Las Vegas Personal Injury Attorneys
Hablamos Espanol 702.602.8869

Establishing Fault in Your Personal Injury Case

After an accident that leaves you with injuries, you may be wondering what you need to do to receive the necessary compensation for your recovery. Although the elements of a personal injury case are typically very straightforward, there are many different factors to consider when it comes to determining fault after an accident. It's crucial for accident victims to gain a better understanding of how fault is established before pursuing a personal injury case. This information can help victims know what options are available for their particular circumstances, and what is needed from them to ensure success. Here's what you need to know about establishing fault in your Nevada personal injury case.

Negligence

There are a few different ways a person can have legal fault for someone else's injury, but the most common or widely known way is a legal concept called negligence. When a person acts negligently, it means that they're not careful enough in a particular situation. When a person isn't careful enough, and it results in an injury to someone else, they can be liable for the victim's losses.

Duty

The first element of negligence relates to a legal obligation or responsibility, known as duty. The responsible person must have a legal duty to act carefully in the situation in question. For example, motorists have a reasonable responsibility to drive carefully for the benefit of the other drivers on the road. A doctor has a duty to treat a patient competently.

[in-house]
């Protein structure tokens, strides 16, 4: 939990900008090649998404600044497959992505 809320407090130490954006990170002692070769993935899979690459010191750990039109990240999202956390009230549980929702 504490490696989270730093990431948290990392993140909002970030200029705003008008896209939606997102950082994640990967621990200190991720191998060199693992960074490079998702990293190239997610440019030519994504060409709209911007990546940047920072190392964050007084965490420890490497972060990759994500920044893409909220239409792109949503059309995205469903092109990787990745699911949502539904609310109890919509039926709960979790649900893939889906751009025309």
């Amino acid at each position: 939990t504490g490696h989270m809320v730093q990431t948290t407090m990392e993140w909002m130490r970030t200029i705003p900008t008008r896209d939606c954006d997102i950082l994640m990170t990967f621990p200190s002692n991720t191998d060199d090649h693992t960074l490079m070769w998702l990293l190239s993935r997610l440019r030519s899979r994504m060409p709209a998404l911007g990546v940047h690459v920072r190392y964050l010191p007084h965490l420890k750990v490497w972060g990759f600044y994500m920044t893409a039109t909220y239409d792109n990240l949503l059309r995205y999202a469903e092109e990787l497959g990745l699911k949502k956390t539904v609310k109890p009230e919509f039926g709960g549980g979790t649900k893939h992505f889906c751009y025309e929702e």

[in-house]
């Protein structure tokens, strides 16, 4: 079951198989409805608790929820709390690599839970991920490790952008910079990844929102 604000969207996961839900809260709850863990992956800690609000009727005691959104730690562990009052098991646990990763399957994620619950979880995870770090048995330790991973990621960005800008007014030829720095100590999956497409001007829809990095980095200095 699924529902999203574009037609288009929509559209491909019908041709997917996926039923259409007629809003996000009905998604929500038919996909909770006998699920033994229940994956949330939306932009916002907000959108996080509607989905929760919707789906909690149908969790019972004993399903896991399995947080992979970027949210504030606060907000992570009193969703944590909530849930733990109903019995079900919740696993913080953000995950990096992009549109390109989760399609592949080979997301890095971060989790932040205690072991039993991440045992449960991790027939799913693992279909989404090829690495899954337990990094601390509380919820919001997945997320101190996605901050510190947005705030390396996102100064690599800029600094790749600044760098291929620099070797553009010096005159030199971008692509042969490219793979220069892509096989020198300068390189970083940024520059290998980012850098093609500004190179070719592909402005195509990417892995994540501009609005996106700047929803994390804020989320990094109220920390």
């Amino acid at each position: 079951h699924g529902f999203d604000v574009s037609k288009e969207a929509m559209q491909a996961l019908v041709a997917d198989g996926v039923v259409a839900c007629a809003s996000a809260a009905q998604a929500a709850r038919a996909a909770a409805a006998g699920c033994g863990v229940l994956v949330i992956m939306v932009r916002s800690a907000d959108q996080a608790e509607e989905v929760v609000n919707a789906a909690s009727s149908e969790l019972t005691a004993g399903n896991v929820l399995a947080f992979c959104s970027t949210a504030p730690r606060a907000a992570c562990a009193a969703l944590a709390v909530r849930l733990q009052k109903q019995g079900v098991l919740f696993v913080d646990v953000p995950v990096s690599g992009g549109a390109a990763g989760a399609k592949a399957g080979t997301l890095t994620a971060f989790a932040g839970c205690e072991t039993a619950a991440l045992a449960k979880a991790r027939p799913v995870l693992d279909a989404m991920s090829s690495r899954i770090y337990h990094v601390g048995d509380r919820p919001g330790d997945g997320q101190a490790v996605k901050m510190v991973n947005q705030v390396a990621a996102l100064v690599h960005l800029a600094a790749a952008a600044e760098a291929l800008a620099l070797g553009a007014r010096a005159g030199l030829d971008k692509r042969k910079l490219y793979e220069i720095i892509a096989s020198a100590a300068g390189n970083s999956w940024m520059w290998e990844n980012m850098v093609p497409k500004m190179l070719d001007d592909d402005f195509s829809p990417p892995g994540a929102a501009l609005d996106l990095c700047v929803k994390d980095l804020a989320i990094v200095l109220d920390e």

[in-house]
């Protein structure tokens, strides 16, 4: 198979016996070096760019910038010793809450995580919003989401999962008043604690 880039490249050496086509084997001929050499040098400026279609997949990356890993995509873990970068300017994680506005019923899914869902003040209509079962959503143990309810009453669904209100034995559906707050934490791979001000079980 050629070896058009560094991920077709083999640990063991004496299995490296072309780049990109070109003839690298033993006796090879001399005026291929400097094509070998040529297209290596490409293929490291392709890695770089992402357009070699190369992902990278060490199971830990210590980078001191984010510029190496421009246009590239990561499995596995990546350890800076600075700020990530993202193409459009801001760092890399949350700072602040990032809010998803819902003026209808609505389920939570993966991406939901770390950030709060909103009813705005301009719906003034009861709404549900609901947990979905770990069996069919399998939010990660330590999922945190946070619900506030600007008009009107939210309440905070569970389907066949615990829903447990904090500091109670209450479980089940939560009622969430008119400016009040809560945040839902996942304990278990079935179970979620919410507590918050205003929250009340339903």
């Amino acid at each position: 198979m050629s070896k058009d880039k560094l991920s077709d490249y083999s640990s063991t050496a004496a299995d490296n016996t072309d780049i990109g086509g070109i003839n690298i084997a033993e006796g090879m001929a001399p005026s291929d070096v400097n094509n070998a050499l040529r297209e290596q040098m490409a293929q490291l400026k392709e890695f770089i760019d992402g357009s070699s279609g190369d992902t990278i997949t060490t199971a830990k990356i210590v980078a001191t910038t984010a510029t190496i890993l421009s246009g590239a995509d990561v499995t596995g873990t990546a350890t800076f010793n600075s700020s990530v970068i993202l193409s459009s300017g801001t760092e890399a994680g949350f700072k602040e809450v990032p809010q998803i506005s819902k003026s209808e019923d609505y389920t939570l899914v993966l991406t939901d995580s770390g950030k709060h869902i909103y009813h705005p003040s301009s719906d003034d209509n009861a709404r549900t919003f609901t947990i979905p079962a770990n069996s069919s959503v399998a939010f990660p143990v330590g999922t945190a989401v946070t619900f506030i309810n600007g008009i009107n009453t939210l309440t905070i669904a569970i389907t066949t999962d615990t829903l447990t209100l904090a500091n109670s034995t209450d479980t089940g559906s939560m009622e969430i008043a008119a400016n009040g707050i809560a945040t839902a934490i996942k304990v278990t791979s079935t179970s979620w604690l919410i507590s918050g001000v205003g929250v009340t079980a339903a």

Breach

When a duty exists, the next step is to determine whether the responsible party breached that duty. For example, a motorist breaches a duty when speeding or violating another traffic law. A doctor violates their duty when they fail to recognize clear symptoms of a common disease that a reasonable doctor would have noticed.

Causation & Damages

A breach of duty must lead to the victim's damages. That is, when a motorist violates a traffic law, they're only at fault if that violation leads to the victim's injuries. Finally, the victim must have damages. The violation must cause real harm. When all of these elements are present, a person is liable to the victim for the damages that result from their negligent behavior.

Intentional Conduct

Negligence isn't the only way a person can be at fault in a personal injury case. Intentional conduct can also give rise to legal liability. This concept refers to voluntary behavior with a desired purpose or significant certainty of what the outcome will be. For example, if someone hits you and breaks your nose, they're liable for their intentional conduct. Most often, this type of liability applies in assault and battery cases.

Strict Liability

Nevada law imposes strict liability in a few types of cases. When strict liability applies, the responsible party has legal fault even if they were cautious in their actions. In these cases, just the fact that the harm occurs in a qualifying situation is enough to make them liable. One type of case where strict liability applies is a defective product case. If a manufacturer creates and sells a product that has a defect in design or faulty craftsmanship, the manufacturer can be strictly liable for the harm that results. The other type of case that Nevada law imposes strict liability for is where the responsible party undertakes an activity that is extremely dangerous. In these cases, the only thing the victim must prove is that the other person's actions caused their injuries.